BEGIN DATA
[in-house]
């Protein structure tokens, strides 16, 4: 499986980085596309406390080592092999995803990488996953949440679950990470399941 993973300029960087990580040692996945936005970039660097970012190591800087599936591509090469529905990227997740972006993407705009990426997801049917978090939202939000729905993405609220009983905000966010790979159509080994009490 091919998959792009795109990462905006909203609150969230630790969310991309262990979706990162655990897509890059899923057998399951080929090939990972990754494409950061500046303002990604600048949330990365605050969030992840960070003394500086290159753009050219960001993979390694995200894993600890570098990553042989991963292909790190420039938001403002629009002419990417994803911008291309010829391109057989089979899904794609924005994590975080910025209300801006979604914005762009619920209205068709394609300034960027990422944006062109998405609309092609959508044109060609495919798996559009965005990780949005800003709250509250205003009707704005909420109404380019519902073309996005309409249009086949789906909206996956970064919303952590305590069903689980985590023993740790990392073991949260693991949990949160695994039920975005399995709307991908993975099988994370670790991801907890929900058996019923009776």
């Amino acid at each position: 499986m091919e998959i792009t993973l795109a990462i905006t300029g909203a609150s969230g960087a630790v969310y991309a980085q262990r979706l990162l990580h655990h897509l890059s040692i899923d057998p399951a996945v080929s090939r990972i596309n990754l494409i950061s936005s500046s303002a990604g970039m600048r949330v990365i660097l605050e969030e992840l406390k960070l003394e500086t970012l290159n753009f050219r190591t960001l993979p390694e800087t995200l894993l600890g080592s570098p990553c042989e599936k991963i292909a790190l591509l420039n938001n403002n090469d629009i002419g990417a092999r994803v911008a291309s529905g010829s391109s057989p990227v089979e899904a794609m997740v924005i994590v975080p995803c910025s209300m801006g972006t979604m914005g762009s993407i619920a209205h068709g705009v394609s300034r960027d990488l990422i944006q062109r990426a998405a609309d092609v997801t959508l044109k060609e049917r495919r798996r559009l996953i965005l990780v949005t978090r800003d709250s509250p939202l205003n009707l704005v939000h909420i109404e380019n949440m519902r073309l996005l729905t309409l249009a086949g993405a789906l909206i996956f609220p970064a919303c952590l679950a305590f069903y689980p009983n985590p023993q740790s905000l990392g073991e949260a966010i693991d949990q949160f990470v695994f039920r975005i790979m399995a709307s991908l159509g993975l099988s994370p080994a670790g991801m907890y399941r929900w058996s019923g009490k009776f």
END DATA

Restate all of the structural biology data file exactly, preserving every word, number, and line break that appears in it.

[in-house]
């Protein structure tokens, strides 16, 4: 499986980085596309406390080592092999995803990488996953949440679950990470399941 993973300029960087990580040692996945936005970039660097970012190591800087599936591509090469529905990227997740972006993407705009990426997801049917978090939202939000729905993405609220009983905000966010790979159509080994009490 091919998959792009795109990462905006909203609150969230630790969310991309262990979706990162655990897509890059899923057998399951080929090939990972990754494409950061500046303002990604600048949330990365605050969030992840960070003394500086290159753009050219960001993979390694995200894993600890570098990553042989991963292909790190420039938001403002629009002419990417994803911008291309010829391109057989089979899904794609924005994590975080910025209300801006979604914005762009619920209205068709394609300034960027990422944006062109998405609309092609959508044109060609495919798996559009965005990780949005800003709250509250205003009707704005909420109404380019519902073309996005309409249009086949789906909206996956970064919303952590305590069903689980985590023993740790990392073991949260693991949990949160695994039920975005399995709307991908993975099988994370670790991801907890929900058996019923009776």
């Amino acid at each position: 499986m091919e998959i792009t993973l795109a990462i905006t300029g909203a609150s969230g960087a630790v969310y991309a980085q262990r979706l990162l990580h655990h897509l890059s040692i899923d057998p399951a996945v080929s090939r990972i596309n990754l494409i950061s936005s500046s303002a990604g970039m600048r949330v990365i660097l605050e969030e992840l406390k960070l003394e500086t970012l290159n753009f050219r190591t960001l993979p390694e800087t995200l894993l600890g080592s570098p990553c042989e599936k991963i292909a790190l591509l420039n938001n403002n090469d629009i002419g990417a092999r994803v911008a291309s529905g010829s391109s057989p990227v089979e899904a794609m997740v924005i994590v975080p995803c910025s209300m801006g972006t979604m914005g762009s993407i619920a209205h068709g705009v394609s300034r960027d990488l990422i944006q062109r990426a998405a609309d092609v997801t959508l044109k060609e049917r495919r798996r559009l996953i965005l990780v949005t978090r800003d709250s509250p939202l205003n009707l704005v939000h909420i109404e380019n949440m519902r073309l996005l729905t309409l249009a086949g993405a789906l909206i996956f609220p970064a919303c952590l679950a305590f069903y689980p009983n985590p023993q740790s905000l990392g073991e949260a966010i693991d949990q949160f990470v695994f039920r975005i790979m399995a709307s991908l159509g993975l099988s994370p080994a670790g991801m907890y399941r929900w058996s019923g009490k009776f």